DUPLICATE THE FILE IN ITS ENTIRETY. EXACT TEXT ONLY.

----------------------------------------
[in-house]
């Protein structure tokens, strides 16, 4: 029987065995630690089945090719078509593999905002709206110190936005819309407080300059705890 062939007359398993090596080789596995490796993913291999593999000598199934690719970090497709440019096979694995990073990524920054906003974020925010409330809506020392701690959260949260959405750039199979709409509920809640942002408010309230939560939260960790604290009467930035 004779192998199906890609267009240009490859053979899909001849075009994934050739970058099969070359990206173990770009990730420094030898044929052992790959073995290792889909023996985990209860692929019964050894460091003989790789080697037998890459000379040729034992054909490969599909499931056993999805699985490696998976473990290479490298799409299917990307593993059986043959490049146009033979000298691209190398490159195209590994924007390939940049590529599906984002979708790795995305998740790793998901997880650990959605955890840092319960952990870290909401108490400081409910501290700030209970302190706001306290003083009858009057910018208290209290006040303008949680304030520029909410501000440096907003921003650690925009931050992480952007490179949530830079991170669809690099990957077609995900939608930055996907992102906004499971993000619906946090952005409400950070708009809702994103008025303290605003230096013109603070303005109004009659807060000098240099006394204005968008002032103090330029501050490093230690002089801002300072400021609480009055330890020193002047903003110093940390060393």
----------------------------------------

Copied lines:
[in-house]
């Protein structure tokens, strides 16, 4: 029987065995630690089945090719078509593999905002709206110190936005819309407080300059705890 062939007359398993090596080789596995490796993913291999593999000598199934690719970090497709440019096979694995990073990524920054906003974020925010409330809506020392701690959260949260959405750039199979709409509920809640942002408010309230939560939260960790604290009467930035 004779192998199906890609267009240009490859053979899909001849075009994934050739970058099969070359990206173990770009990730420094030898044929052992790959073995290792889909023996985990209860692929019964050894460091003989790789080697037998890459000379040729034992054909490969599909499931056993999805699985490696998976473990290479490298799409299917990307593993059986043959490049146009033979000298691209190398490159195209590994924007390939940049590529599906984002979708790795995305998740790793998901997880650990959605955890840092319960952990870290909401108490400081409910501290700030209970302190706001306290003083009858009057910018208290209290006040303008949680304030520029909410501000440096907003921003650690925009931050992480952007490179949530830079991170669809690099990957077609995900939608930055996907992102906004499971993000619906946090952005409400950070708009809702994103008025303290605003230096013109603070303005109004009659807060000098240099006394204005968008002032103090330029501050490093230690002089801002300072400021609480009055330890020193002047903003110093940390060393």